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In his essay on the “State of Society in America” Mill expressed not merely some additional reflections on the American experiment, but also briefly raised questions on how environment determines a nation’s politics, how nations could benefit from one another’s experience through a science of comparative institutions, and how American society was judged by European observers in the doubtful light of their own prejudices, especially hostility to popular rule. He was strongly convinced that the American form of democracy must be directly related to the special character of American society, moulded by a wide variety of forces: abundant natural wealth, a fast growing population, a remarkable opportunity for all classes to raise their standards of living, the absence of aggressive neighbours, the lack of a leisured class except in the southern states, and the inheritance of a language and culture from a parent nation three thousand miles away. Its experiment in politics was scarcely comprehensible apart from the interplay of these numerous influences, all of which, although seldom the product of government, impinged directly on government. They were not all favourable to the success of democracy. To Mill the United States was a classic demonstration of the intimate bonds between social circumstances and political forms.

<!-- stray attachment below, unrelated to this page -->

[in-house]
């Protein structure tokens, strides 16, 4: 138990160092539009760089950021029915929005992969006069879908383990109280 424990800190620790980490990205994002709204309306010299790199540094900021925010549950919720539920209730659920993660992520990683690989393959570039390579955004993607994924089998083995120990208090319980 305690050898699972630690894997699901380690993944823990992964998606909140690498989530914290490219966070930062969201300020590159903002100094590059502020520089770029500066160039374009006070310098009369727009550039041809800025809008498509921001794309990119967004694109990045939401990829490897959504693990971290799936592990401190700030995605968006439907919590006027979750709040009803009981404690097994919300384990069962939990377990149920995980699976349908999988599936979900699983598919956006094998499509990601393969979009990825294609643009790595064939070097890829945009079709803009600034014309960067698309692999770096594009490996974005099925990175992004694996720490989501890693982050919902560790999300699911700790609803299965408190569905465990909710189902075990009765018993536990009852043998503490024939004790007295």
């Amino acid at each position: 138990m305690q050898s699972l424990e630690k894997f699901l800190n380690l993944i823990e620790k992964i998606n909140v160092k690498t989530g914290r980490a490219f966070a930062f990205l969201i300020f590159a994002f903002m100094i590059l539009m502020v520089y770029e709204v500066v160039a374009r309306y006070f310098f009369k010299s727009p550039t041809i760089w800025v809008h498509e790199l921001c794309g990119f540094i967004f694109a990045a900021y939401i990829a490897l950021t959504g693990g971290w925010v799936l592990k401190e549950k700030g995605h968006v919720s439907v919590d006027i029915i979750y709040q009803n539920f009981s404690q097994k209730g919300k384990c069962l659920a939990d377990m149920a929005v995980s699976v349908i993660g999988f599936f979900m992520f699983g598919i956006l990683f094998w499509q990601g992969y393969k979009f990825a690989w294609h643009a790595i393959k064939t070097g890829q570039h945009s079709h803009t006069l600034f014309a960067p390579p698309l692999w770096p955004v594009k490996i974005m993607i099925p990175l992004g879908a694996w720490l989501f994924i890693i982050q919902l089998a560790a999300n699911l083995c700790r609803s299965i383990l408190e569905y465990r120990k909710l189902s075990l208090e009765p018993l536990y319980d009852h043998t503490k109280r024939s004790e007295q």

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Mill’s main criticism in his second essay was well taken: Tocqueville, in failing to define democracy with precision, sometimes confused its effects with those of a commercial civilization in general. As a nation progresses in industry and wealth, its manufactures expand, its capital grows, its class structure changes, and the intermediate group between poor and rich, comprised of artisans and middle class, multiplies. This may seem to make, as Tocqueville believed, a trend to equalization, but it could be merely one of many consequences from augmented industry and wealth, which created a highly complex society without necessarily furthering political freedom and democratic equality. Mill doubted whether in itself a commercial civilization, aside from other influences, necessarily equalized conditions among men. At any rate it failed to do so in Britain. There, he wrote, “The extremes of wealth and poverty are wider apart, and there is a more numerous body of persons at each extreme, than in any other commercial community” (193). Owing to their abundant children, the poor remained poor, while the laws tended to keep large concentrations of capital together, and hence the rich remained rich. Great fortunes were accumulated and seldom distributed. In this respect, Mill thought, Britain stood in contrast to the United States, although in commercial prosperity and industrial growth she was similar.